Issue Date: April 30, 2007
Federal insurance programs criticized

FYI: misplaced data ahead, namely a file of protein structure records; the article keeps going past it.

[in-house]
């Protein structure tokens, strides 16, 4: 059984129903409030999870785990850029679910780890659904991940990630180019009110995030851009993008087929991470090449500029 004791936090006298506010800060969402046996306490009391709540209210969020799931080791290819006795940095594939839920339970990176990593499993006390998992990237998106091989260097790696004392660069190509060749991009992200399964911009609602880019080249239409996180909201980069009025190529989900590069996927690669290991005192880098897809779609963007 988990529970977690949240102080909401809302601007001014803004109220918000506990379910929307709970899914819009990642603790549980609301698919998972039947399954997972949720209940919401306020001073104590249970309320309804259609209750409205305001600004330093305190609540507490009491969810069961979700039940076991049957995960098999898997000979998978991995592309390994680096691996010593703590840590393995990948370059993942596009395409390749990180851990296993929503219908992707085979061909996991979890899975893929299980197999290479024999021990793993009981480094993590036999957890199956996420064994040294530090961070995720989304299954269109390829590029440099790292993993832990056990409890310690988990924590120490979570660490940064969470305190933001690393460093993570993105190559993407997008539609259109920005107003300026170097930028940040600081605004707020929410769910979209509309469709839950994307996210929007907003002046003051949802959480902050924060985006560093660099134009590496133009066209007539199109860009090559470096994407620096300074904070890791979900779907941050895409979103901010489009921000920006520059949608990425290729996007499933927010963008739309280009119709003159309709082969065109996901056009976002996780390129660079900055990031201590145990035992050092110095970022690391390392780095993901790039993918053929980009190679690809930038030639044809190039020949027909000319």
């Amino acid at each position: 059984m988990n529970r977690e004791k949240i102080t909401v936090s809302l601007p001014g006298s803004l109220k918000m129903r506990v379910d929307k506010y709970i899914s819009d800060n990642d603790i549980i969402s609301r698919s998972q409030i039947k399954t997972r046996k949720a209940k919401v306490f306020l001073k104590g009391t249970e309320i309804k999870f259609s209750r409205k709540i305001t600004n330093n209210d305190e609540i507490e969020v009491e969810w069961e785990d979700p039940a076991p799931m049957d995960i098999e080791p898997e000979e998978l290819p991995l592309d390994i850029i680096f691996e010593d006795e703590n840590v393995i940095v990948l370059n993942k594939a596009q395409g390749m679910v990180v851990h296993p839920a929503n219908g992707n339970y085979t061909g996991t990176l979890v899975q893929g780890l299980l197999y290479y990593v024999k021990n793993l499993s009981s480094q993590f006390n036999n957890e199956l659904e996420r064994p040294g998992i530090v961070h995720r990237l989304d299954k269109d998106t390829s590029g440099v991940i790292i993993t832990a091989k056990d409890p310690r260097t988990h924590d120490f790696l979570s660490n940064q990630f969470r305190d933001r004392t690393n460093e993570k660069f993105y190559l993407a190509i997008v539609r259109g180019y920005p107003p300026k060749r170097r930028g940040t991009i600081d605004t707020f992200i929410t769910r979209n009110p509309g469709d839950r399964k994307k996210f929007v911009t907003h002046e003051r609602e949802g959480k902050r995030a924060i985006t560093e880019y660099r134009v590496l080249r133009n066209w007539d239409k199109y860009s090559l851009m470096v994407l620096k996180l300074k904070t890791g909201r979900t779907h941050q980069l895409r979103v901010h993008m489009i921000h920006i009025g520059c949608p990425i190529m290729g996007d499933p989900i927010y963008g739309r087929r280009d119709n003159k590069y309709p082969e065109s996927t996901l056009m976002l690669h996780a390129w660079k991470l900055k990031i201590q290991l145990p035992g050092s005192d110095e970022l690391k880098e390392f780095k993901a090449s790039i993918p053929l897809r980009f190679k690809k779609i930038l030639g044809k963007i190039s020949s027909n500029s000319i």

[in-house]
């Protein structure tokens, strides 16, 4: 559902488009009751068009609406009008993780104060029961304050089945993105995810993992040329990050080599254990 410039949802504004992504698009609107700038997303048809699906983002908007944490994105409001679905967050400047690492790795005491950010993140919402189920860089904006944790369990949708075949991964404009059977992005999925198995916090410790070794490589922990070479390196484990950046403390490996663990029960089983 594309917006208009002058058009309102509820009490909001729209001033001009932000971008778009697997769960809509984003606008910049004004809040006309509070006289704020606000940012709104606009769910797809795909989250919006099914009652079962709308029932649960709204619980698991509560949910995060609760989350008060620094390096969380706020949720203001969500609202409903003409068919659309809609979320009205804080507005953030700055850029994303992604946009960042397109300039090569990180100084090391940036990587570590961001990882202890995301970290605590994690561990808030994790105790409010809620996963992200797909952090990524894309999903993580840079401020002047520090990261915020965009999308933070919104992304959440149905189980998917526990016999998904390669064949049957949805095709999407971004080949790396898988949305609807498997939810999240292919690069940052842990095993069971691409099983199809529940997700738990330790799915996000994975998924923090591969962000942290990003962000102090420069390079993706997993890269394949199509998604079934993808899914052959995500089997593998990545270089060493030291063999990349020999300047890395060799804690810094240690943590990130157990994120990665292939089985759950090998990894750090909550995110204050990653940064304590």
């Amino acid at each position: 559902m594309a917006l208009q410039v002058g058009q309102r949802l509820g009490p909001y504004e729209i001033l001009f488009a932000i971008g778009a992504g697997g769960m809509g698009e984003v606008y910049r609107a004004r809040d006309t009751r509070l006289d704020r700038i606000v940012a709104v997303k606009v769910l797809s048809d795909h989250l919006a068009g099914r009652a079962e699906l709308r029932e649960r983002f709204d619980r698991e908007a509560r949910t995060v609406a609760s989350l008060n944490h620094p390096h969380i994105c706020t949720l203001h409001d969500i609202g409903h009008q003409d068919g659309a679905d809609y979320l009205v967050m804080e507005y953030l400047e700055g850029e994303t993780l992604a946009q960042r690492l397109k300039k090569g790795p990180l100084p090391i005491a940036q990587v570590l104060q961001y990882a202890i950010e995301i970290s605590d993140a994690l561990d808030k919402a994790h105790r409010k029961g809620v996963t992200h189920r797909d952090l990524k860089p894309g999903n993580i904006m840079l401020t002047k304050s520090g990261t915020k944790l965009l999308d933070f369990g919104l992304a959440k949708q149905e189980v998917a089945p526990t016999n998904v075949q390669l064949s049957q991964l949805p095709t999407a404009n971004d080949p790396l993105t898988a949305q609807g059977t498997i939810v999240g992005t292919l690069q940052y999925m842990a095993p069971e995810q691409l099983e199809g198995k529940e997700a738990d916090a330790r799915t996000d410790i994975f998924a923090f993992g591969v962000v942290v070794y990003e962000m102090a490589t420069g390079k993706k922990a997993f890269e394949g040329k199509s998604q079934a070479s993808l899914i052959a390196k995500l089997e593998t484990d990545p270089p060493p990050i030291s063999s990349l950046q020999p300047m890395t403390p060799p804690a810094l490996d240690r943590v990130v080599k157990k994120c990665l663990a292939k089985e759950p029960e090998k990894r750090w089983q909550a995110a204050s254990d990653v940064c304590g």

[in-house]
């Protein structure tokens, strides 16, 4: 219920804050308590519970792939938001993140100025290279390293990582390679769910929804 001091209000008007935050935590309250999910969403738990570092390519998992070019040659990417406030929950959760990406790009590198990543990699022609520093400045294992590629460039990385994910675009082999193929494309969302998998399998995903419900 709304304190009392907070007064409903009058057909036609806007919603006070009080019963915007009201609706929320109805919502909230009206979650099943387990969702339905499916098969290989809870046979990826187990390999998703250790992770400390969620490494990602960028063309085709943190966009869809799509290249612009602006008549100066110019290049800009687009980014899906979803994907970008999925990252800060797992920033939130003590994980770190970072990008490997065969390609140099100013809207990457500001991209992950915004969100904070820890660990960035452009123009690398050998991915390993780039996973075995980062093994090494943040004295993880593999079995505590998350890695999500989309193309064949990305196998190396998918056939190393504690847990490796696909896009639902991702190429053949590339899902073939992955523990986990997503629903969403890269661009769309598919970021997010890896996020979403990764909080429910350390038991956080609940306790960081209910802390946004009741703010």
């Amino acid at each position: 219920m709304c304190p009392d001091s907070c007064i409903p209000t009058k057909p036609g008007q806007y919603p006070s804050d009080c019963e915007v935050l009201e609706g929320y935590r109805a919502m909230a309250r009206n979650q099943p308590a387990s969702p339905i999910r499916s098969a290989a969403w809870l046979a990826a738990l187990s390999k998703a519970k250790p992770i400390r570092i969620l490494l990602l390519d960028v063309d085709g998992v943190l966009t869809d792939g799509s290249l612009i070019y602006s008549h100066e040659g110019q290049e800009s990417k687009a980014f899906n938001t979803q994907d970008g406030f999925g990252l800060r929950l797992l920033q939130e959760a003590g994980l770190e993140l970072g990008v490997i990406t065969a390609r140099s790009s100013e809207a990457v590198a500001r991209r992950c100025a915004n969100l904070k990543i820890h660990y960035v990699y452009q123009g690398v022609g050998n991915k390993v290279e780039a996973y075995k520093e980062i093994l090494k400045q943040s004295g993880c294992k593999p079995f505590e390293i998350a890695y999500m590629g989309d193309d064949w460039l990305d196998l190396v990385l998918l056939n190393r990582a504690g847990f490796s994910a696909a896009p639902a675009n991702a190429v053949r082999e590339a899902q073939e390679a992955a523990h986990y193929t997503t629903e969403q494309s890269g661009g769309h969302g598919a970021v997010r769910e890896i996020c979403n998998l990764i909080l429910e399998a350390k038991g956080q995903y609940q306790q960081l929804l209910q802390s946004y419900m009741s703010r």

The federal flood insurance and crop insurance programs have done little to understand the financial risks of global climate change, says a Government Accountability Office report released on April 19. Private insurers incorporate climate-change impacts into their annual risk management practices, and some "are assessing its potential long-term industry-wide impacts," the report says. But the two major federal insurance programs—the National Flood Insurance Program and the Federal Crop Insurance Corp.—have not developed comparable assessments, even though the frequency and severity of damaging extreme weather events are expected to increase throughout the century. Between 1980 and 2005, federal flood insurance coverage quadrupled to almost $1 trillion, and federal crop insurance exposure experienced a 26-fold increase to $44 billion, the report says. Claims under both programs increased during this period. The exposure to catastrophic weather events places the federal government at increased financial risk, GAO says. At the Senate Homeland Security Committee hearing at which the report was released, USDA and Department of Homeland Security officials promised to follow GAO's recommendations.
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